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Judge orders refund of legislative fines

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The Democratic members of the Indiana House who faced fines for failing to attend sessions in protest of right-to-work legislation will be reimbursed any amount withheld in 2011, according to a ruling from Marion Superior Judge David Dreyer. The judge also ordered that any fines imposed this session may not be collected.

House Speaker Brian Bosma, R-Indianapolis, fined the Democratic representatives who left the state during the 2011 legislative session and deducted the money from the legislators’ pay and per diem compensation. Rep. William Crawford, D-Indianapolis, filed the lawsuit challenging the legality of the fines being deducted from their pay. Bosma again fined House Democrats who walked out during the current legislative session in protest of right-to-work legislation.

Late last year, Dreyer ruled that the imposition of the fines is beyond the court’s subject matter jurisdiction, but the collection of the fines remained at issue. He decided Monday to order a permanent injunction for defendants – Indiana Auditor Tim Berry, Indiana House Principal Clerk M. Caroline Spotts and the state of Indiana – to return the money withheld from the plaintiffs during the 2011 session and refrain from withholding amounts for the 2012 session without compliance with applicable Indiana wage payment law.

The seizure of the plaintiffs’ pay violates the Indiana Wage Payment statutes and due process.

“The clearly determinative factor in this case is the extreme risk of an erroneous deprivation if no due process is afforded,” wrote Dreyer. “House members may be absent for a variety of reasons, not specifically for the purpose of obstructing legislative action. They should have, at a minimum, a fair opportunity to be heard and present evidence to justify their absence before denial of pay or imposition of any other penalty becomes effective.”

The Office of the Indiana Attorney General plans to appeal the permanent injunction, believing the disagreement over the collection of fines belongs in the legislative branch.

“The interruption that led to the recent legislative fines ended when session resumed and legislators now should work out among themselves whether to collect fines. We disagree with the trial court’s prolonging this internal dispute and the precedent it would establish, and we will respectfully ask a higher court to redirect the dispute promptly and conclusively to the place it belongs: the Legislature,” Attorney General Greg Zoeller said.

The Indiana Supreme Court will hear the state’s separate appeal of Dreyer’s Dec. 6 ruling that declined to dismiss the plaintiffs’ suit.

 

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  1. The practitioners and judges who hail E-filing as the Saviour of the West need to contain their respective excitements. E-filing is federal court requires the practitioner to cram his motion practice into pigeonholes created by IT people. Compound motions or those seeking alternative relief are effectively barred, unless the practitioner wants to receive a tart note from some functionary admonishing about the "problem". E-filing is just another method by which courts and judges transfer their burden to practitioners, who are the really the only powerless components of the system. Of COURSE it is easier for the court to require all of its imput to conform to certain formats, but this imposition does NOT improve the quality of the practice of law and does NOT improve the ability of the practitioner to advocate for his client or to fashion pleadings that exactly conform to his client's best interests. And we should be very wary of the disingenuous pablum about the costs. The courts will find a way to stick it to the practitioner. Lake County is a VERY good example of this rapaciousness. Any one who does not believe this is invited to review the various special fees that system imposes upon practitioners- as practitioners- and upon each case ON TOP of the court costs normal in every case manually filed. Jurisprudence according to Aldous Huxley.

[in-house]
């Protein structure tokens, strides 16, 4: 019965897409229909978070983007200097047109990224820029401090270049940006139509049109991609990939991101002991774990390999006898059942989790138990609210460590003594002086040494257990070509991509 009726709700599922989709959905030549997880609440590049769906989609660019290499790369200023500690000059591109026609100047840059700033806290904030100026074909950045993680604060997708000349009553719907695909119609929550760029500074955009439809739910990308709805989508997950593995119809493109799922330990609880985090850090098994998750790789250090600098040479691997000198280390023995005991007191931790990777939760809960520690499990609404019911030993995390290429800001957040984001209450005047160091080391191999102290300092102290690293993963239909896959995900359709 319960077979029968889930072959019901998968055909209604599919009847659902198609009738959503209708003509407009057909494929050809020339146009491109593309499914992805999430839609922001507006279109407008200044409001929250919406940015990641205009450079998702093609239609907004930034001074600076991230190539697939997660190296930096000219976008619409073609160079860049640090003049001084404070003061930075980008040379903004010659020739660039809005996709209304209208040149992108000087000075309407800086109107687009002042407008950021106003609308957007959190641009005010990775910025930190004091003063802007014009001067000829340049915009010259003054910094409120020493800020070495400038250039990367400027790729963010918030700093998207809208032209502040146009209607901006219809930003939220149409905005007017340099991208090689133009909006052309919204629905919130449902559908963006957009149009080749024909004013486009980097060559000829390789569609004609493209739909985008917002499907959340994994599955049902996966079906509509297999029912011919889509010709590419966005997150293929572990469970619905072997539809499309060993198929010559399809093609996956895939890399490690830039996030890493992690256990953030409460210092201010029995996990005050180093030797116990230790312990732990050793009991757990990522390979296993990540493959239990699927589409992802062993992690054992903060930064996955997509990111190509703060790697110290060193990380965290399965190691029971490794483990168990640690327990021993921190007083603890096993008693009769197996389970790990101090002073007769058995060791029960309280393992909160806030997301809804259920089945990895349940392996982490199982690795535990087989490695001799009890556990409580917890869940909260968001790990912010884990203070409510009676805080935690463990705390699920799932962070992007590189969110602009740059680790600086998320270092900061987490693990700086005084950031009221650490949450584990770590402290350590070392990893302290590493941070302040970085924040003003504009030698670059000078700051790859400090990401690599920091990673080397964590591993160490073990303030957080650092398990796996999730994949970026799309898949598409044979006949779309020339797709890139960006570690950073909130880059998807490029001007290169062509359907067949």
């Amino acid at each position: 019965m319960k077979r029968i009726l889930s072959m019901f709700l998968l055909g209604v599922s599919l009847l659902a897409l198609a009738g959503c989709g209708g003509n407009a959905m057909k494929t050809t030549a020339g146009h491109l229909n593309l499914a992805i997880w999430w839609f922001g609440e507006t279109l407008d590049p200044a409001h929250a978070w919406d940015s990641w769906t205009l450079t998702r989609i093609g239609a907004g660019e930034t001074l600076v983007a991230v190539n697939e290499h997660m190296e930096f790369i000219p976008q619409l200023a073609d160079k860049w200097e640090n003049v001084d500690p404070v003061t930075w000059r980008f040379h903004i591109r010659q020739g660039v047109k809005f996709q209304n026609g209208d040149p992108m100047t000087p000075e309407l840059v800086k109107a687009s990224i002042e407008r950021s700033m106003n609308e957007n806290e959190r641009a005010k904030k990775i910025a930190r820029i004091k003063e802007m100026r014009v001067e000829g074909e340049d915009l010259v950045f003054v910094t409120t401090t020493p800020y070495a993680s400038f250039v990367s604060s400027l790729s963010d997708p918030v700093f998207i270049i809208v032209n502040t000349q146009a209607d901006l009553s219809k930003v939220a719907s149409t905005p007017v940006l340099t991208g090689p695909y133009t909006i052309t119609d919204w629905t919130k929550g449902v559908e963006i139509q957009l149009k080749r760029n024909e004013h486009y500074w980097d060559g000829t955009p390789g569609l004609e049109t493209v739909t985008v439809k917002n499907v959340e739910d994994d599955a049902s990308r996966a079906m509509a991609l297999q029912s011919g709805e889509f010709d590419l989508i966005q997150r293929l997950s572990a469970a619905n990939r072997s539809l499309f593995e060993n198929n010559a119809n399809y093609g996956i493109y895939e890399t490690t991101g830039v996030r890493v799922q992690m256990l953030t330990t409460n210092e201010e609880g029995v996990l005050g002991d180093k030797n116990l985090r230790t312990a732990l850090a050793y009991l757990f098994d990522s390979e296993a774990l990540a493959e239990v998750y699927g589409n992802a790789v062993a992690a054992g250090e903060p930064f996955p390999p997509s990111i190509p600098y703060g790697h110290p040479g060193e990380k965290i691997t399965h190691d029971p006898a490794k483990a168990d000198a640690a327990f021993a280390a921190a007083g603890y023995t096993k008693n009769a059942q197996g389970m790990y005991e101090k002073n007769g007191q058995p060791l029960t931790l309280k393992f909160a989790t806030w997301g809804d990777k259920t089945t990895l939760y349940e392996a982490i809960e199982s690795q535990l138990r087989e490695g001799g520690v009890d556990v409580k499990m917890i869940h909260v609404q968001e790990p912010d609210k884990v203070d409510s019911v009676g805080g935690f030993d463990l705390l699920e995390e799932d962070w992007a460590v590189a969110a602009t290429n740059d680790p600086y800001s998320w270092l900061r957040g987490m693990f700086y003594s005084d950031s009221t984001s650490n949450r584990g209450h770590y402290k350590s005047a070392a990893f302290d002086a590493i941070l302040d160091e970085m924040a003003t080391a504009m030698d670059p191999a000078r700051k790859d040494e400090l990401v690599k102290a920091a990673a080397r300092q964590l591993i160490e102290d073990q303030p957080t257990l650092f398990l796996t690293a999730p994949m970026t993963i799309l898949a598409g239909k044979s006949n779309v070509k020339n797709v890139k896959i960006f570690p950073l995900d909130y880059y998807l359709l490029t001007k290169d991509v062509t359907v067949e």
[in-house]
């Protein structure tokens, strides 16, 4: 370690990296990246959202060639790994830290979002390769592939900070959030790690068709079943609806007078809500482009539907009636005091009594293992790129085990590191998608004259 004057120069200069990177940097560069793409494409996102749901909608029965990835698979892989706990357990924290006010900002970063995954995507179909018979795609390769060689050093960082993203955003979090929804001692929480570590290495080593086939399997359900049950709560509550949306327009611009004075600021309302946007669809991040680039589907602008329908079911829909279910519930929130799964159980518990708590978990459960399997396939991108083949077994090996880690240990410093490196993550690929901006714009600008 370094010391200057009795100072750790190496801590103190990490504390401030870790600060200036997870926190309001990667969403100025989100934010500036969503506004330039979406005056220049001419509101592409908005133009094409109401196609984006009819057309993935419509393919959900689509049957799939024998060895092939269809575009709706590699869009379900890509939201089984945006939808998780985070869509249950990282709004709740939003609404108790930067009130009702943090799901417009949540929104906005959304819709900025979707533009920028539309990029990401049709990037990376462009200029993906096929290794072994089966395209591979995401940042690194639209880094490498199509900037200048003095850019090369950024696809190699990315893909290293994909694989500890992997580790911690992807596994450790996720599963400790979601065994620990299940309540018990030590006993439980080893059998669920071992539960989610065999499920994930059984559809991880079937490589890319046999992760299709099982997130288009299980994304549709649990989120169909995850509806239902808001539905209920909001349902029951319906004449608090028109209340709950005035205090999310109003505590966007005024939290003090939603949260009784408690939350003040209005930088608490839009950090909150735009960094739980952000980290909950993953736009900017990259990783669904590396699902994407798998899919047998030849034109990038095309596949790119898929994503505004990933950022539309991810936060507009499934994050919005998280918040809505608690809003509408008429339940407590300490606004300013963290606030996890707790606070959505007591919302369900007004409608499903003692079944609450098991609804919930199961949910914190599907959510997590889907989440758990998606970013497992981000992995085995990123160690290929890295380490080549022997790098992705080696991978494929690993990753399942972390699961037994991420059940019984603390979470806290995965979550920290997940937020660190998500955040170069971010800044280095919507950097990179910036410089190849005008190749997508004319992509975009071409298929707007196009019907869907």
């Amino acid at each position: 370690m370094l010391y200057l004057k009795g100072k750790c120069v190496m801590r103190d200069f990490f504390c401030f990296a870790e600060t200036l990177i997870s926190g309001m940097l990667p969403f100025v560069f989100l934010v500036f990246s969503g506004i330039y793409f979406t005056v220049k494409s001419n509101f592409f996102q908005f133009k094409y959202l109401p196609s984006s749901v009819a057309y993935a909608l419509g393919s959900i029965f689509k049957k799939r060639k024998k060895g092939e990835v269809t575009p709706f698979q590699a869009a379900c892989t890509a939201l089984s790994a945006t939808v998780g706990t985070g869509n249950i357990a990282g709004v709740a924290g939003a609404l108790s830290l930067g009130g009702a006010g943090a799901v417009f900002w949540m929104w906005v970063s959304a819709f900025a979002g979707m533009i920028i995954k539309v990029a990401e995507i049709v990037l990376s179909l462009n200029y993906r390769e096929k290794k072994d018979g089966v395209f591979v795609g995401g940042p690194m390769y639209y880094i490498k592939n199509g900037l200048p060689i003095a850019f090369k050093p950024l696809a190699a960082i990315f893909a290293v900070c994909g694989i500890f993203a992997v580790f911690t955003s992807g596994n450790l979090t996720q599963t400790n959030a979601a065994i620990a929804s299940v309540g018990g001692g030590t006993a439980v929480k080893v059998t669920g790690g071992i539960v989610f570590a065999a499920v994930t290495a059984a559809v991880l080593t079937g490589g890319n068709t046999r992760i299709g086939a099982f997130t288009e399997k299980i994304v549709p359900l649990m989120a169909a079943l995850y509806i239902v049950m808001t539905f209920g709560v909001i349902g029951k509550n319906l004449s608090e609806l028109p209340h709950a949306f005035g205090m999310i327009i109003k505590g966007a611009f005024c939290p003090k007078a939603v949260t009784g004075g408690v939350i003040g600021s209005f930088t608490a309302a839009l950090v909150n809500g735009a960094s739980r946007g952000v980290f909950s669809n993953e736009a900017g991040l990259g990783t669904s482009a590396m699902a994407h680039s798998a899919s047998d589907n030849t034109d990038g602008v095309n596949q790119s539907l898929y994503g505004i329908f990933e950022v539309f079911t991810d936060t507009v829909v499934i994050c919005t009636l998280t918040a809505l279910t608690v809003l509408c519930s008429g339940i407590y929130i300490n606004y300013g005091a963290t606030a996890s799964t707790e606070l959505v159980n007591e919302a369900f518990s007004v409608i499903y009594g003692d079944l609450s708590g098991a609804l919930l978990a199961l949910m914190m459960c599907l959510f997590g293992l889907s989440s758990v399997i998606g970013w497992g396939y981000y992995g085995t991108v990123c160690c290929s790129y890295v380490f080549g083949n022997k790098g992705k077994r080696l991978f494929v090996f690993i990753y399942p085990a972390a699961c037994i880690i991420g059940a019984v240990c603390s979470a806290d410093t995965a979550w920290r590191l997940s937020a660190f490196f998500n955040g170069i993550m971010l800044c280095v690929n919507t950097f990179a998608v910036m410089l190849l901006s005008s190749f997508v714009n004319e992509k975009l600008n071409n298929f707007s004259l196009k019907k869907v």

2. Any attorneys who practice in federal court should be able to say the same as I can ... efiling is great. I have been doing it in fed court since it started way back. Pacer has its drawbacks, but the ability to hit an e-docket and pull up anything and everything onscreen is a huge plus for a litigator, eps the sole practitioner, who lacks a filing clerk and the paralegal support of large firms. Were I an Indiana attorney I would welcome this great step forward.

  3. Can we get full disclosure on lobbyist's payments to legislatures such as Mr Buck? AS long as there are idiots that are disrespectful of neighbors and intent on shooting fireworks every night, some kind of regulations are needed.

  4. I am the mother of the child in this case. My silence on the matter was due to the fact that I filed, both in Illinois and Indiana, child support cases. I even filed supporting documentation with the Indiana family law court. Not sure whether this information was provided to the court of appeals or not. Wish the case was done before moving to Indiana, because no matter what, there is NO WAY the state of Illinois would have allowed an appeal on a child support case!

  5. "No one is safe when the Legislature is in session."

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